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Of Brands and Broken Narratives

A colleague recently asked me to take a quick look at a firm he had run across. Let’s call them BizCo. They had been around for years, many of them as a strong market leader. But they now faced a fundamentally different market than they had previously, and they were struggling. New competitors, technologies and pervasive media were also rapidly redefining their market and consumer needs.

Broken

A COMPELLING ORIGIN

BizCo had both history and a compelling story. Their origins came out of a very basic human need, and the founder’s goal to help enrich the lives of others came through very clear in every aspect of the firm.  This “essence” had helped shape a strong corporate narrative. Or at least it once did.

A BROKEN NARRATIVE

A firm’s corporate narrative is the totality of everything they do and say, all their actions in both analog and digital worlds. This includes marketing, public relations, customer relations, and even their corporate actions, human resources, products and services. All are individual messages of a sort that when combined form a greater narrative that tells the story of the firm.

Unfortunately for BizCo, their individual messages now appeared disjointed, opportunistic and somewhat less than compelling. They were mostly advertising products in a one-off fashion with limited continuity that rarely hinted at the original ideals that shaped its founders vision. Their outward message was wandering, and their corporate narrative broken. Fixable, but broken.

FROM WELCOME TO DISTRESS

Messages that are random, disjointed or unclear can easily be misinterpreted either individually or collectively if they lack context or order.  In an age of pervasive media, even well planned messages can fall victim. We may hear individual concepts, but not be able to put them together in a meaningful way. We get confused. And confusion is never good for a brand.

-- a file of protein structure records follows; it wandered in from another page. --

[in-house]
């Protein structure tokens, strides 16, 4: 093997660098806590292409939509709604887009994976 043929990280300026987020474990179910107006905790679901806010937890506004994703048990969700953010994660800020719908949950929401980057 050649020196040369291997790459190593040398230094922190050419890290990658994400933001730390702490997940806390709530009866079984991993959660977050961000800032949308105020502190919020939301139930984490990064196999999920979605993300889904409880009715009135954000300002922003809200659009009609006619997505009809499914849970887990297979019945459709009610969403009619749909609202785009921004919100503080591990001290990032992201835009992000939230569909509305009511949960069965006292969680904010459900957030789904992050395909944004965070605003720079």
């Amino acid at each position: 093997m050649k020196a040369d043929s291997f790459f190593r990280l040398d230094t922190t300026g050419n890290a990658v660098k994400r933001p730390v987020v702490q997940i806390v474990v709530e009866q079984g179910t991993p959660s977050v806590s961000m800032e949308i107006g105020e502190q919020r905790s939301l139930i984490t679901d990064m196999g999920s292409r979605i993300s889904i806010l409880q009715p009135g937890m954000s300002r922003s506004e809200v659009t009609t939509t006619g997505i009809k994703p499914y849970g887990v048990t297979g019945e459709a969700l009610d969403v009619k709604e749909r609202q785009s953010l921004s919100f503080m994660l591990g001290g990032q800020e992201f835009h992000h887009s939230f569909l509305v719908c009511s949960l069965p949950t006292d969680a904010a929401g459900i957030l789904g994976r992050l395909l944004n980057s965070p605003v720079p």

With BizCo, individual messages were targeted but did not reflect the essence of the firm. The result was not a welcoming message as intended but rather a perceived message of disorganization or distress. And from a consumer perspective, messages of distress are often perceived as warnings: Stay away.

WHAT IS YOUR MESSAGE

As your business evolves over time it’s only natural for the narrative to change along with product and customer needs. But if you only write random chapters, or chapters that simply don’t fit, you’re not enriching or extending your narrative. What you think may be positive steps could translate into a message of distress, and very few people are willing to buy from a firm in distress.

Is your message one of welcome or one of distress and danger?

When you look at your own company, are you writing a long-term story, or a series of short-form articles? Are you letting your inner essence focus your business decisions, or are you looking for opportunistic quick hits? Do your various messages across different mediums have a consistent theme, and are they true to the vision of your firm?

If you are unsure of your answers, take a moment to reflect and reconnect with your inner essence. Your corporate narrative will thank you.

Image “Long Beach 1933” by California Watch, Licensed under Creative Commons

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Fred McClimans is an advisor and executive strategist, helping organizations understand and leverage emerging trends to bring focus to their business, brand and competitive market strategies.

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  1. […] article was originally published on “Sensei Blogs – A Business Blog with a Point of View” and is reprinted here […]

  2. […] Of Brands and Broken Narratives […]


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